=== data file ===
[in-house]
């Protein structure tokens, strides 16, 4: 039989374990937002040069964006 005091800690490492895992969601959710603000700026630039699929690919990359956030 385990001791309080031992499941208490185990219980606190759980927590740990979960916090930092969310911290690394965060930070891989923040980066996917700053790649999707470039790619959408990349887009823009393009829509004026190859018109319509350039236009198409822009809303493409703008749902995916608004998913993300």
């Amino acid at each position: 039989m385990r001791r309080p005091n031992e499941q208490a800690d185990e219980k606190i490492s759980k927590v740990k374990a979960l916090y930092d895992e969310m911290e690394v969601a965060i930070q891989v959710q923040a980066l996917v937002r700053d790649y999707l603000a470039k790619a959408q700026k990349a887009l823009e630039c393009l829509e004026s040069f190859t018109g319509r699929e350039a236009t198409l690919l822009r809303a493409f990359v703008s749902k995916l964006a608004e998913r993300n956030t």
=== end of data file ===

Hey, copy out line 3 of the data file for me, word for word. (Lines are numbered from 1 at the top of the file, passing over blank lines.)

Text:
């Amino acid at each position: 039989m385990r001791r309080p005091n031992e499941q208490a800690d185990e219980k606190i490492s759980k927590v740990k374990a979960l916090y930092d895992e969310m911290e690394v969601a965060i930070q891989v959710q923040a980066l996917v937002r700053d790649y999707l603000a470039k790619a959408q700026k990349a887009l823009e630039c393009l829509e004026s040069f190859t018109g319509r699929e350039a236009t198409l690919l822009r809303a493409f990359v703008s749902k995916l964006a608004e998913r993300n956030t």